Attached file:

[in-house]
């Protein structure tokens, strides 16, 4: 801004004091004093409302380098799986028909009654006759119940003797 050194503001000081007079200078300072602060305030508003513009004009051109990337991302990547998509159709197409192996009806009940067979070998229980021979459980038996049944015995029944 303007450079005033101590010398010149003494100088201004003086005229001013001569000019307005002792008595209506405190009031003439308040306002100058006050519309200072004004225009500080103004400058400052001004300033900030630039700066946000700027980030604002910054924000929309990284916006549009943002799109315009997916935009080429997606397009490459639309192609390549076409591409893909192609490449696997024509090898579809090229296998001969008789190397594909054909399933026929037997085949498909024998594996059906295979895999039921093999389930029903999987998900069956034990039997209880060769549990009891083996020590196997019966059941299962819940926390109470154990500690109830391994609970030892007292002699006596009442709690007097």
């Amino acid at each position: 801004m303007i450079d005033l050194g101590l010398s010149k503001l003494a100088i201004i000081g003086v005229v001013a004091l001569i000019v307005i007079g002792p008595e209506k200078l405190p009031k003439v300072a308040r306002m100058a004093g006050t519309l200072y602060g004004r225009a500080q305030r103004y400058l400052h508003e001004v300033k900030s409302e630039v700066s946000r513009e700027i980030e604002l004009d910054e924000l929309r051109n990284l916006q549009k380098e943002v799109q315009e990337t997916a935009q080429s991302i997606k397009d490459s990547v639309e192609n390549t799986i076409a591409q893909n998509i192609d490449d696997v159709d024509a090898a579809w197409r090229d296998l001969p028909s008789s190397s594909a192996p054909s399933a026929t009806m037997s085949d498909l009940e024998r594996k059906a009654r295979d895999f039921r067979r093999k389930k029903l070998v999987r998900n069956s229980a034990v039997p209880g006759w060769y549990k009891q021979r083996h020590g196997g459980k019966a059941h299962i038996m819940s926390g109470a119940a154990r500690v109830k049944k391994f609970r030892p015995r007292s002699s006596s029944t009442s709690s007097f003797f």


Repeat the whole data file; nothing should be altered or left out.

[in-house]
């Protein structure tokens, strides 16, 4: 801004004091004093409302380098799986028909009654006759119940003797 050194503001000081007079200078300072602060305030508003513009004009051109990337991302990547998509159709197409192996009806009940067979070998229980021979459980038996049944015995029944 303007450079005033101590010398010149003494100088201004003086005229001013001569000019307005002792008595209506405190009031003439308040306002100058006050519309200072004004225009500080103004400058400052001004300033900030630039700066946000700027980030604002910054924000929309990284916006549009943002799109315009997916935009080429997606397009490459639309192609390549076409591409893909192609490449696997024509090898579809090229296998001969008789190397594909054909399933026929037997085949498909024998594996059906295979895999039921093999389930029903999987998900069956034990039997209880060769549990009891083996020590196997019966059941299962819940926390109470154990500690109830391994609970030892007292002699006596009442709690007097």
């Amino acid at each position: 801004m303007i450079d005033l050194g101590l010398s010149k503001l003494a100088i201004i000081g003086v005229v001013a004091l001569i000019v307005i007079g002792p008595e209506k200078l405190p009031k003439v300072a308040r306002m100058a004093g006050t519309l200072y602060g004004r225009a500080q305030r103004y400058l400052h508003e001004v300033k900030s409302e630039v700066s946000r513009e700027i980030e604002l004009d910054e924000l929309r051109n990284l916006q549009k380098e943002v799109q315009e990337t997916a935009q080429s991302i997606k397009d490459s990547v639309e192609n390549t799986i076409a591409q893909n998509i192609d490449d696997v159709d024509a090898a579809w197409r090229d296998l001969p028909s008789s190397s594909a192996p054909s399933a026929t009806m037997s085949d498909l009940e024998r594996k059906a009654r295979d895999f039921r067979r093999k389930k029903l070998v999987r998900n069956s229980a034990v039997p209880g006759w060769y549990k009891q021979r083996h020590g196997g459980k019966a059941h299962i038996m819940s926390g109470a119940a154990r500690v109830k049944k391994f609970r030892p015995r007292s002699s006596s029944t009442s709690s007097f003797f």